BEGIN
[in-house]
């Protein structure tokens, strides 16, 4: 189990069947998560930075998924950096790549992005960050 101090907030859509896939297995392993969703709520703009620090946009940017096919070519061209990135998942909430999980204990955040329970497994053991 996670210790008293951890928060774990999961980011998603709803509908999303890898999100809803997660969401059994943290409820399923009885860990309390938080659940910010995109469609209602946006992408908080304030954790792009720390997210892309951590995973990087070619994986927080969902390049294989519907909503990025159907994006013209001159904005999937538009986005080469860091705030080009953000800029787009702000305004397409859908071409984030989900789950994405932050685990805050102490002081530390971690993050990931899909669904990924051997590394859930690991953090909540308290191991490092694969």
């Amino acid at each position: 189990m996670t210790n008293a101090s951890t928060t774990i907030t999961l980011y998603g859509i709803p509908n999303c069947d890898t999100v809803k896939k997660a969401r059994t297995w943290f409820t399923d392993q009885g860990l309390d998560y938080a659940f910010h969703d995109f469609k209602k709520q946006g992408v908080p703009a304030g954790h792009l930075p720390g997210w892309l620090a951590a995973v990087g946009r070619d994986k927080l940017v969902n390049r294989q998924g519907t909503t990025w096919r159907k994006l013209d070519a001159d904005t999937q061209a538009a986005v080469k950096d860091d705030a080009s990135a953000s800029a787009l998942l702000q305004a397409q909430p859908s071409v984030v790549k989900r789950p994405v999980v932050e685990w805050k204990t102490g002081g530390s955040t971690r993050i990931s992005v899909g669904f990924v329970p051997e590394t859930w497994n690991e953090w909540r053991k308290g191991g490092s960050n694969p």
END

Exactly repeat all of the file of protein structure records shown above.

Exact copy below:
[in-house]
């Protein structure tokens, strides 16, 4: 189990069947998560930075998924950096790549992005960050 101090907030859509896939297995392993969703709520703009620090946009940017096919070519061209990135998942909430999980204990955040329970497994053991 996670210790008293951890928060774990999961980011998603709803509908999303890898999100809803997660969401059994943290409820399923009885860990309390938080659940910010995109469609209602946006992408908080304030954790792009720390997210892309951590995973990087070619994986927080969902390049294989519907909503990025159907994006013209001159904005999937538009986005080469860091705030080009953000800029787009702000305004397409859908071409984030989900789950994405932050685990805050102490002081530390971690993050990931899909669904990924051997590394859930690991953090909540308290191991490092694969």
């Amino acid at each position: 189990m996670t210790n008293a101090s951890t928060t774990i907030t999961l980011y998603g859509i709803p509908n999303c069947d890898t999100v809803k896939k997660a969401r059994t297995w943290f409820t399923d392993q009885g860990l309390d998560y938080a659940f910010h969703d995109f469609k209602k709520q946006g992408v908080p703009a304030g954790h792009l930075p720390g997210w892309l620090a951590a995973v990087g946009r070619d994986k927080l940017v969902n390049r294989q998924g519907t909503t990025w096919r159907k994006l013209d070519a001159d904005t999937q061209a538009a986005v080469k950096d860091d705030a080009s990135a953000s800029a787009l998942l702000q305004a397409q909430p859908s071409v984030v790549k989900r789950p994405v999980v932050e685990w805050k204990t102490g002081g530390s955040t971690r993050i990931s992005v899909g669904f990924v329970p051997e590394t859930w497994n690991e953090w909540r053991k308290g191991g490092s960050n694969p």